FOMC Raises Rates at May Meeting

FOMC emblem on a podium at the Federal building.

FOMC members met on May 2nd and 3rd to discuss the future of monetary policy. At the meeting, committee members renewed their commitment to taming inflation through higher interest rates.

Another Interest Rate Hike

The FOMC raised the Fed funds rate by 0.25%, bringing the target range to 5.00% – 5.25%. This is the 10th consecutive meeting with a rate hike. Overall, the Fed has raised rates by a total of 5.00% since March 2022.

Change in Fed funds rate at each of the 10 FOMC meetings since March 2022 when the rate was 0.25 – 0.50% through May 2023 when the rate was 5.00 – 5.25%.

In addition to higher rates, the Fed will continue to reduce the size of its balance sheet. The current quantitative tightening program was announced in May 2022 and began the following month. Since that time, the Fed has steadily reduced Treasury, agency, and mortgage-backed securities holdings.

The Current State of the Economy

In the statement accompanying the monetary policy decision, FOMC members noted several economic factors that influenced their decision. These included modest economic growth, job gains, elevated inflation, and tighter credit conditions resulting from turmoil in the banking sector.

GDP Slowed in The First Quarter

The latest data from the Bureau of Economic Analysis showed that first quarter real Gross Domestic Product [GDP] rose by 1.1%. This reading represented a significant deceleration from the prior quarter’s growth of 2.6%.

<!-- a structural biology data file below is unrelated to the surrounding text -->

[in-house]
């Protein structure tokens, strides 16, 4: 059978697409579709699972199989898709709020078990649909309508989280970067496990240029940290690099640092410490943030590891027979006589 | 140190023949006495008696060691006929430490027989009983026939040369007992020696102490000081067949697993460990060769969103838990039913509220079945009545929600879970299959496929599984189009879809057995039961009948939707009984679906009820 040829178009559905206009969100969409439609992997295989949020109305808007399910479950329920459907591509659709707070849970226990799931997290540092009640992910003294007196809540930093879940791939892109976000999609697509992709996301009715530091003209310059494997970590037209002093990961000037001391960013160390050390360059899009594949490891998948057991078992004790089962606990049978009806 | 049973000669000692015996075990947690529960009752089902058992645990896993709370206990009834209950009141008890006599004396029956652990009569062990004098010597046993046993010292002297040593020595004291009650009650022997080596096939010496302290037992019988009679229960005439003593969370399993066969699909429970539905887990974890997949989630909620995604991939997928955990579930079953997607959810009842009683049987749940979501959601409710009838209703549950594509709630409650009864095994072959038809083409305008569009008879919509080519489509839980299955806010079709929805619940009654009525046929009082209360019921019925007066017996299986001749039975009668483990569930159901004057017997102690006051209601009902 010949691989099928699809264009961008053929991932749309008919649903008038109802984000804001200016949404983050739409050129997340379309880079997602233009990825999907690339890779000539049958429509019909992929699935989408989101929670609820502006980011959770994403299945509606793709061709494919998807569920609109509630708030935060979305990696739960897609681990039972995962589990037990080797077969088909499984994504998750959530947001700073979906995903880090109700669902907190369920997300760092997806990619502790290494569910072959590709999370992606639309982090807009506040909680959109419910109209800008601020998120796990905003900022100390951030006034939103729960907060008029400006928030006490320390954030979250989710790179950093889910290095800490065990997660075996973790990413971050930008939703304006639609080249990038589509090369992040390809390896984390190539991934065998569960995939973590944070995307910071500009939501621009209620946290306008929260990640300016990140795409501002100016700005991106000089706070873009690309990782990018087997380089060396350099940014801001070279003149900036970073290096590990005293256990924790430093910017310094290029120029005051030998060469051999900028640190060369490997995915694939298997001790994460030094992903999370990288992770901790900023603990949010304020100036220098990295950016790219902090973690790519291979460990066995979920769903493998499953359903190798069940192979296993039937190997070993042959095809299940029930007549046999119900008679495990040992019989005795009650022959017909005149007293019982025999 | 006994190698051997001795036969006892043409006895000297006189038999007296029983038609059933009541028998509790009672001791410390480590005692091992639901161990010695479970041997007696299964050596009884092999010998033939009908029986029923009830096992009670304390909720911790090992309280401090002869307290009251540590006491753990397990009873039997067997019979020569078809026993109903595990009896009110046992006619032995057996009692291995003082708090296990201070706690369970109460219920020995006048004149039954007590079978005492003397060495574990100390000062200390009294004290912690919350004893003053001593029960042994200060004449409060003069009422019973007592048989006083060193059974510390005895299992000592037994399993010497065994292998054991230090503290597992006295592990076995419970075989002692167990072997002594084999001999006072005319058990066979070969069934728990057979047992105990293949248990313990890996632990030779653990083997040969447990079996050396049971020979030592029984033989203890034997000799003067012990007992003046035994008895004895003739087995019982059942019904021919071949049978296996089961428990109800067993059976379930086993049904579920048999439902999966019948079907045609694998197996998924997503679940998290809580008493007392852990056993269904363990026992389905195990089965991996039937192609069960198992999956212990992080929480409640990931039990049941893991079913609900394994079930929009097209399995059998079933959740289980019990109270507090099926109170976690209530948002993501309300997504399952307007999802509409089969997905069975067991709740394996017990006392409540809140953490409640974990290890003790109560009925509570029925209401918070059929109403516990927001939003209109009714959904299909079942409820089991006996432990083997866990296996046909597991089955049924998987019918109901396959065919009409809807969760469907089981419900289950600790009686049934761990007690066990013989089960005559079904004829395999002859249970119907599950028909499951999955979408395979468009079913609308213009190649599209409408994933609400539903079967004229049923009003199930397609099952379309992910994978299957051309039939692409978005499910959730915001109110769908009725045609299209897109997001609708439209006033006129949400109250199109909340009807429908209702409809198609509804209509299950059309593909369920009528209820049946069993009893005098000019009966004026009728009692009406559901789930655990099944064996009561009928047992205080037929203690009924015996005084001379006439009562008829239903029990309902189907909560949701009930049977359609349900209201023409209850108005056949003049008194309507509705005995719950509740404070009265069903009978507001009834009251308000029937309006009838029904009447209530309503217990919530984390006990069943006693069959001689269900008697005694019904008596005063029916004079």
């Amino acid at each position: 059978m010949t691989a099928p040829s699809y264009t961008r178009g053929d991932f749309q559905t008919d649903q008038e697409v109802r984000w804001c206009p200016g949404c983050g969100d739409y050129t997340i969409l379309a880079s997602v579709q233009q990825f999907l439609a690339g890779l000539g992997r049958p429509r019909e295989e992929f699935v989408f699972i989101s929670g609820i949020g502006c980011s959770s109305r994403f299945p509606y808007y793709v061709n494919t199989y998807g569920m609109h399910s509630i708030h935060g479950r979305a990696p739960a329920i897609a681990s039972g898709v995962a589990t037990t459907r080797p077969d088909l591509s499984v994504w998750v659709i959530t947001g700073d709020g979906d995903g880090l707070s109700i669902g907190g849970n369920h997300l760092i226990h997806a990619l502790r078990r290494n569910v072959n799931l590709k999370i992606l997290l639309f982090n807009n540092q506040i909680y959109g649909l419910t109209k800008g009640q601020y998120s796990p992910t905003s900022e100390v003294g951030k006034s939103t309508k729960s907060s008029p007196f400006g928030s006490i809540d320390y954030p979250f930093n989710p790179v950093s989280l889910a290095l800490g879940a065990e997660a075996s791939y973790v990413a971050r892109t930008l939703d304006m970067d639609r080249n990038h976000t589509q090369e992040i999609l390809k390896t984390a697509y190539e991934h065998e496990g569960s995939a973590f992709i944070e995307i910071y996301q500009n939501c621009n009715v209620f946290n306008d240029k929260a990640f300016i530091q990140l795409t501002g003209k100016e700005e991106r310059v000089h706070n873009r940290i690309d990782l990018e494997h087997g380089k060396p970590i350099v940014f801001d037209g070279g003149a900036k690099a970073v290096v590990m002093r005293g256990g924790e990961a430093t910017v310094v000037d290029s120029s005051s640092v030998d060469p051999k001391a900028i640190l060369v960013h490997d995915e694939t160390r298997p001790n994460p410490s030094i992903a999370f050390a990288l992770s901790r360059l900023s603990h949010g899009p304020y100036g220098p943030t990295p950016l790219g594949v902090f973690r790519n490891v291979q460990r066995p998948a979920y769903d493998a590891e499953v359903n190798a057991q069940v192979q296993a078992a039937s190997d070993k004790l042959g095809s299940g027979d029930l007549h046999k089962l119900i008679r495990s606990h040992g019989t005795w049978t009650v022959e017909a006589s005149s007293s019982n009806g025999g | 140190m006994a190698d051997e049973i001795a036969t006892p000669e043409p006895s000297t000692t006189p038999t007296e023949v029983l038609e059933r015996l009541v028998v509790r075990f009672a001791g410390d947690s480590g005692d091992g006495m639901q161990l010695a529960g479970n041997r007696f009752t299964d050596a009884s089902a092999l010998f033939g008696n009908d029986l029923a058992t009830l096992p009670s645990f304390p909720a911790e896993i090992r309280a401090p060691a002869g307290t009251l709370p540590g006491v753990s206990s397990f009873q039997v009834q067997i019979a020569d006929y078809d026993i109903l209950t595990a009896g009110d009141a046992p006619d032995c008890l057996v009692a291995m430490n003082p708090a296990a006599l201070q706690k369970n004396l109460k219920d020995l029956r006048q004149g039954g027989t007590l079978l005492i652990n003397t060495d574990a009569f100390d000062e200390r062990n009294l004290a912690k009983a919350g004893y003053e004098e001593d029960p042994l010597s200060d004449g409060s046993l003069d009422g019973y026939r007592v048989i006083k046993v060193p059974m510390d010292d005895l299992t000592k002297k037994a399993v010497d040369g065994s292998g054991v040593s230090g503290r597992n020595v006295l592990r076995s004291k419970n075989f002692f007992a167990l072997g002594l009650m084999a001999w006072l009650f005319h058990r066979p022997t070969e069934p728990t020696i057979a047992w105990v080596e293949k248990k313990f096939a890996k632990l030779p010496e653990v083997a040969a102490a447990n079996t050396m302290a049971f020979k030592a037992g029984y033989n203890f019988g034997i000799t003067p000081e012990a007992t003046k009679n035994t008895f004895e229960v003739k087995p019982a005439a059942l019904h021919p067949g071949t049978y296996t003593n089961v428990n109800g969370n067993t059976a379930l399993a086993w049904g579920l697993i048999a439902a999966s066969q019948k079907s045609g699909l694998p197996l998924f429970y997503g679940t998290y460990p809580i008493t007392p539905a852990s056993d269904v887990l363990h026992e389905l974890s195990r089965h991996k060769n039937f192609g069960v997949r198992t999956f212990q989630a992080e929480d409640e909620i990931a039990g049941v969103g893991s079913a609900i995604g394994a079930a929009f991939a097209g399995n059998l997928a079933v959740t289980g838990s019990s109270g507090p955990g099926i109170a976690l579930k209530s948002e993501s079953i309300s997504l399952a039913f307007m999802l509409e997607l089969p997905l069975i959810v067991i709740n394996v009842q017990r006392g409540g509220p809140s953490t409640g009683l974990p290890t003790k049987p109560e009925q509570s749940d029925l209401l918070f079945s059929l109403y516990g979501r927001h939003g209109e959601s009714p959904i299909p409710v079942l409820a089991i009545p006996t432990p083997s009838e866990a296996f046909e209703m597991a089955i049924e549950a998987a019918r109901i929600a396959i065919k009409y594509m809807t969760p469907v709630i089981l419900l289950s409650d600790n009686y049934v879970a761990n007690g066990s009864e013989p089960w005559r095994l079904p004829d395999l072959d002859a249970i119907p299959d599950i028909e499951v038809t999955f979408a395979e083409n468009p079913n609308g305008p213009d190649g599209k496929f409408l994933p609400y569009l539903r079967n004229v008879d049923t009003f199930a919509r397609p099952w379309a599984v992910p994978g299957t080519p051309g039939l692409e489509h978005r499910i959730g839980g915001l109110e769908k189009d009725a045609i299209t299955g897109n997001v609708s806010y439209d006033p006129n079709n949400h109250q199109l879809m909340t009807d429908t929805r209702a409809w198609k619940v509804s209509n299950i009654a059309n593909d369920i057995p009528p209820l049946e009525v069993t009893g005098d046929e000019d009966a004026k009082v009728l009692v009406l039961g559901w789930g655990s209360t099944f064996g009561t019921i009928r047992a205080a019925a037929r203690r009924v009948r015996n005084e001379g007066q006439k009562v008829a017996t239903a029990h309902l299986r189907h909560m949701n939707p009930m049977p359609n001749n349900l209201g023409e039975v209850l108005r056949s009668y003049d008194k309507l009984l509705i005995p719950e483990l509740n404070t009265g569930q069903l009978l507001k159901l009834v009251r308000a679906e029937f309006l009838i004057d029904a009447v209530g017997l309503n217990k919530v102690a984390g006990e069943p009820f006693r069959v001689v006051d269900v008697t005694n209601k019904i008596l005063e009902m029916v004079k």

Unemployment Rate Remains Low

According to the most recent data from the Bureau of Labor Statistics, the U.S. added 236,000 jobs in March and the unemployment rate was 3.5%. In the press conference following the interest rate announcement, Fed Chair Jerome Powell noted that the unemployment rate remained very low but that the labor force participation rate has increased recently. He also stated that nominal wage growth has slowed. Despite these signs of a weakening labor market, Powell said, “overall, labor demand still substantially exceeds the supply of available workers.”

Inflation Remains Elevated

The March Consumer Price Index [CPI] rose at an annual rate of 5.0% and PCE inflation – the Fed’s preferred gauge – rose by 4.2%. While these readings are well below the peak inflation rate seen last summer, they remain elevated by historical standards.

Banking Turmoil Continues to Tighten Credit Markets

The recent failures of Silicon Valley Bank, Signature Bank, and First Republic Bank have further tightened credit conditions. At the previous FOMC meeting, Chair Powell described these bank failures as producing similar results to a rate hike.

The effects of tighter credit – influenced by interest rate policy and recent bank failures – are expected to be felt in the coming months. In the statement accompanying the interest rate decision, the FOMC said, “Tighter credit conditions for households and businesses are likely to weigh on economic activity, hiring, and inflation.”

The Future of Interest Rates

The FOMC did not directly indicate that this rate hike will be the last in the current tightening cycle. However, the language used in the latest statement was softer than previous meetings. The May statement did not include the sentence “the Committee anticipates that some additional policy firming may be appropriate,” which appeared in March’s statement.

The Fed’s softer language is in-line with market expectations of a rate pause in June. Regarding a pause, Chair Powell did not comment directly, but reiterated that the committee will continue to monitor economic events and make data-driven decisions.

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